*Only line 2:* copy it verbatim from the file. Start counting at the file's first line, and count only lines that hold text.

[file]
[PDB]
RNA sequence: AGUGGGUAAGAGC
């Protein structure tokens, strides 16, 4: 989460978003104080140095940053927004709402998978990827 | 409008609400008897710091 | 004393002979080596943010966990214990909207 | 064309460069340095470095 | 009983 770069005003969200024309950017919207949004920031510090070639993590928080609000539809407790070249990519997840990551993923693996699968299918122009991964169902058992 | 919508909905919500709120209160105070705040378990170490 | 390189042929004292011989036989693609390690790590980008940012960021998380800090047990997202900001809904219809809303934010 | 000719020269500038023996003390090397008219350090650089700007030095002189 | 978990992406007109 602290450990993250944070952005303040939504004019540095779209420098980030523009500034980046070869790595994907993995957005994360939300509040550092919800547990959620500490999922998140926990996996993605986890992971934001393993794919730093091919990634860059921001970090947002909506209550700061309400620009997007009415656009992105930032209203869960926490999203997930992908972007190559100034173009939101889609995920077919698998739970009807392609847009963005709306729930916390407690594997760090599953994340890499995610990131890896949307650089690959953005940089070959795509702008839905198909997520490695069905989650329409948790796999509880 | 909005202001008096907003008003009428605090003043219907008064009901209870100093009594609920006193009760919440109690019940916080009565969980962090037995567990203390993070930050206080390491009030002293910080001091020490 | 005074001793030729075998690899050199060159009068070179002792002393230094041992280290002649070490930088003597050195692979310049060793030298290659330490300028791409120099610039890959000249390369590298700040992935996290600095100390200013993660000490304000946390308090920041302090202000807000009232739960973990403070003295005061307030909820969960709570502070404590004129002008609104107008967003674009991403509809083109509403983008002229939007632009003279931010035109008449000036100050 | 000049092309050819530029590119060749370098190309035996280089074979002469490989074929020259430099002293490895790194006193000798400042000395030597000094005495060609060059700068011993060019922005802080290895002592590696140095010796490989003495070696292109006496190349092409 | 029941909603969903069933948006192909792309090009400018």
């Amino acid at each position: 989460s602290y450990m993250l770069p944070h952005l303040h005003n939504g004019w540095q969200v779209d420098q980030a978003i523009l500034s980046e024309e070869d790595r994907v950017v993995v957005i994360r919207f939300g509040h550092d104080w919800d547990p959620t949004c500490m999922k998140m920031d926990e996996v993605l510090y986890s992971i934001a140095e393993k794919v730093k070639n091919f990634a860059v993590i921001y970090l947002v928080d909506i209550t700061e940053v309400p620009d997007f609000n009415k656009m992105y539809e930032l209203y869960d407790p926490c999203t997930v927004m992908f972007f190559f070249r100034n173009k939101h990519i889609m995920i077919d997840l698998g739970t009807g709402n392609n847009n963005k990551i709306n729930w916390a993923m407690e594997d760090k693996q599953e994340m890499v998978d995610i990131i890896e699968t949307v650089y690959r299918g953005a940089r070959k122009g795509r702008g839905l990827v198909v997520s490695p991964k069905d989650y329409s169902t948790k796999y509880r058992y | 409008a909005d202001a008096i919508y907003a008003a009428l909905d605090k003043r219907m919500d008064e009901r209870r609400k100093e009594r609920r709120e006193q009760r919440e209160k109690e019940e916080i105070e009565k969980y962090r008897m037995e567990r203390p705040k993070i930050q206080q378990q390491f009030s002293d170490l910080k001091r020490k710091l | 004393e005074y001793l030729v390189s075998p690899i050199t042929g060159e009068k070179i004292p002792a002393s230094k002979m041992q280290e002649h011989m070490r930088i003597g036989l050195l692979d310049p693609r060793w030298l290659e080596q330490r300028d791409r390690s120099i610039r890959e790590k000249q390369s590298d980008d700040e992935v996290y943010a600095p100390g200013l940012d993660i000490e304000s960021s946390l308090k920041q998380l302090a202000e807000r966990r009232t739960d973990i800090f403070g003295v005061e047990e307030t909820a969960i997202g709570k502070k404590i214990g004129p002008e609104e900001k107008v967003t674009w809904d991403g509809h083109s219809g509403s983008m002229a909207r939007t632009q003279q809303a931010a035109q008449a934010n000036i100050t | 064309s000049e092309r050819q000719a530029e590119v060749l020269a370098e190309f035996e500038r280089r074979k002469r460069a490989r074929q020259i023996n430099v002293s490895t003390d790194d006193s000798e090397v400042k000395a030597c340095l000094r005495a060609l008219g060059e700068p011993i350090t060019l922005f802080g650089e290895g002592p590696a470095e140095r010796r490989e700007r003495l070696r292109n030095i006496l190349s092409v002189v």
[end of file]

RNA sequence: AGUGGGUAAGAGC